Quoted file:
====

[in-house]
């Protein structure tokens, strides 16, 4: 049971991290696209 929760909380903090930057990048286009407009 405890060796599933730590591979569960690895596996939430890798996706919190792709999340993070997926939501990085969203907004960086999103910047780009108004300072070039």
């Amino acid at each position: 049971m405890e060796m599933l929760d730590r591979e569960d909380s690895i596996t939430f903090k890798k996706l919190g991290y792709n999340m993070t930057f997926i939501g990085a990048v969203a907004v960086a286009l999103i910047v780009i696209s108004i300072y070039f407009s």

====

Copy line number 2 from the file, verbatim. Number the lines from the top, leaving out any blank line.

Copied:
């Protein structure tokens, strides 16, 4: 049971991290696209 929760909380903090930057990048286009407009 405890060796599933730590591979569960690895596996939430890798996706919190792709999340993070997926939501990085969203907004960086999103910047780009108004300072070039």